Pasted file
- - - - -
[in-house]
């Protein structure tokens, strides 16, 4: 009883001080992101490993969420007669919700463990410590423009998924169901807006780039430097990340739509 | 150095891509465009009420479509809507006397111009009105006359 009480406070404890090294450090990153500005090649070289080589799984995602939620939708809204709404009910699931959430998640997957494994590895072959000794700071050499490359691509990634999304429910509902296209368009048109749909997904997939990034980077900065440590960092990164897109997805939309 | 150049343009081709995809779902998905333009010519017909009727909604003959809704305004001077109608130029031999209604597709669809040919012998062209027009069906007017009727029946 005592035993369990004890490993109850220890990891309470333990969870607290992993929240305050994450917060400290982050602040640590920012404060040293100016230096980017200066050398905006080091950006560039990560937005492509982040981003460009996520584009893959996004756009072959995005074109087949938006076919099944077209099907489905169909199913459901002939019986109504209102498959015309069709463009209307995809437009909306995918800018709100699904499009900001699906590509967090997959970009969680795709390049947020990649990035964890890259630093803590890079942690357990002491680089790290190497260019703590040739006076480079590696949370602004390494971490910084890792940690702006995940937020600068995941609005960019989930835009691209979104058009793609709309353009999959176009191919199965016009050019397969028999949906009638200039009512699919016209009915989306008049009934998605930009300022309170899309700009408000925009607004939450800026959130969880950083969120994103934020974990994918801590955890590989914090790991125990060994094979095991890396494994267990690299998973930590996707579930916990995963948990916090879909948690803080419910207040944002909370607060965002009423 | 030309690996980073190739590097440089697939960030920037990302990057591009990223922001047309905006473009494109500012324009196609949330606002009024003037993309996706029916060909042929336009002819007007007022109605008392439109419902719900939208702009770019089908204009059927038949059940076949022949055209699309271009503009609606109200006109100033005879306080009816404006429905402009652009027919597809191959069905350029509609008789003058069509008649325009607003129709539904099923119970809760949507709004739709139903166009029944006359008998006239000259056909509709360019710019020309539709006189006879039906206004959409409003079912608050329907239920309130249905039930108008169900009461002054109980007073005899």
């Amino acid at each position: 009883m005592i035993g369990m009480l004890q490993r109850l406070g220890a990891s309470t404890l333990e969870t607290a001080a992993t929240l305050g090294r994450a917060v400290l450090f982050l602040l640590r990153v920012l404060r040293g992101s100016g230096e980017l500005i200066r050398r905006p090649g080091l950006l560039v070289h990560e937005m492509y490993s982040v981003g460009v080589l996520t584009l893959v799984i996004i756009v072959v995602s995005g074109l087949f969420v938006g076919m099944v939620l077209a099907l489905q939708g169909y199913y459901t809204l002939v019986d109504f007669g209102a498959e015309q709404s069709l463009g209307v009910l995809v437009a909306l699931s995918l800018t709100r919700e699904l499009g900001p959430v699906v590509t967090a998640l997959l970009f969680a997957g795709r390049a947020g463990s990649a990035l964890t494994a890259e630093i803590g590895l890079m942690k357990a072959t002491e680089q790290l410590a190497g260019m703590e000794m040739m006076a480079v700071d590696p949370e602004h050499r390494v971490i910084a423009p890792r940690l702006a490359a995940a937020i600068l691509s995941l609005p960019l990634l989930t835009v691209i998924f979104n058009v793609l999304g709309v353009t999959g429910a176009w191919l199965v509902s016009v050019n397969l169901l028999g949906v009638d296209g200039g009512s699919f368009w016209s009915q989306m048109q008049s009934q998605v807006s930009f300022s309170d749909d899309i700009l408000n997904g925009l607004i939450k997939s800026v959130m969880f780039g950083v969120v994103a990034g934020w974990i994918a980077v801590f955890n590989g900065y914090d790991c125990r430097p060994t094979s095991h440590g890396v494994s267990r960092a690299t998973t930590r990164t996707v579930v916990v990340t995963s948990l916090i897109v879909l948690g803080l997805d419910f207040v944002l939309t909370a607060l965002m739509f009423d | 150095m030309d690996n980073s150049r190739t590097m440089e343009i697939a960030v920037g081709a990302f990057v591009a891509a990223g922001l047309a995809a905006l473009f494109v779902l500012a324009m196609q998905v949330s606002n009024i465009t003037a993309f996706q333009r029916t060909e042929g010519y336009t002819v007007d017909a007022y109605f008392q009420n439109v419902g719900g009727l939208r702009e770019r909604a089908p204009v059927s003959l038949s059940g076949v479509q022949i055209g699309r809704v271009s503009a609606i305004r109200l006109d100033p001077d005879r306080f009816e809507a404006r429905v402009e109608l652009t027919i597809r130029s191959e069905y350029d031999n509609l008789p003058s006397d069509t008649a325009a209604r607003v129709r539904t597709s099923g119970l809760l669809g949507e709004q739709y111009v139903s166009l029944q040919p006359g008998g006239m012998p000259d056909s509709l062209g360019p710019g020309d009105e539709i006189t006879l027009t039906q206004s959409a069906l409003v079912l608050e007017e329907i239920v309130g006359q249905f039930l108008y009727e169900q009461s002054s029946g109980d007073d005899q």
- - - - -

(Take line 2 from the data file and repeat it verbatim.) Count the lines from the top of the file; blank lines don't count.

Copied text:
């Protein structure tokens, strides 16, 4: 009883001080992101490993969420007669919700463990410590423009998924169901807006780039430097990340739509 | 150095891509465009009420479509809507006397111009009105006359 009480406070404890090294450090990153500005090649070289080589799984995602939620939708809204709404009910699931959430998640997957494994590895072959000794700071050499490359691509990634999304429910509902296209368009048109749909997904997939990034980077900065440590960092990164897109997805939309 | 150049343009081709995809779902998905333009010519017909009727909604003959809704305004001077109608130029031999209604597709669809040919012998062209027009069906007017009727029946 005592035993369990004890490993109850220890990891309470333990969870607290992993929240305050994450917060400290982050602040640590920012404060040293100016230096980017200066050398905006080091950006560039990560937005492509982040981003460009996520584009893959996004756009072959995005074109087949938006076919099944077209099907489905169909199913459901002939019986109504209102498959015309069709463009209307995809437009909306995918800018709100699904499009900001699906590509967090997959970009969680795709390049947020990649990035964890890259630093803590890079942690357990002491680089790290190497260019703590040739006076480079590696949370602004390494971490910084890792940690702006995940937020600068995941609005960019989930835009691209979104058009793609709309353009999959176009191919199965016009050019397969028999949906009638200039009512699919016209009915989306008049009934998605930009300022309170899309700009408000925009607004939450800026959130969880950083969120994103934020974990994918801590955890590989914090790991125990060994094979095991890396494994267990690299998973930590996707579930916990995963948990916090879909948690803080419910207040944002909370607060965002009423 | 030309690996980073190739590097440089697939960030920037990302990057591009990223922001047309905006473009494109500012324009196609949330606002009024003037993309996706029916060909042929336009002819007007007022109605008392439109419902719900939208702009770019089908204009059927038949059940076949022949055209699309271009503009609606109200006109100033005879306080009816404006429905402009652009027919597809191959069905350029509609008789003058069509008649325009607003129709539904099923119970809760949507709004739709139903166009029944006359008998006239000259056909509709360019710019020309539709006189006879039906206004959409409003079912608050329907239920309130249905039930108008169900009461002054109980007073005899």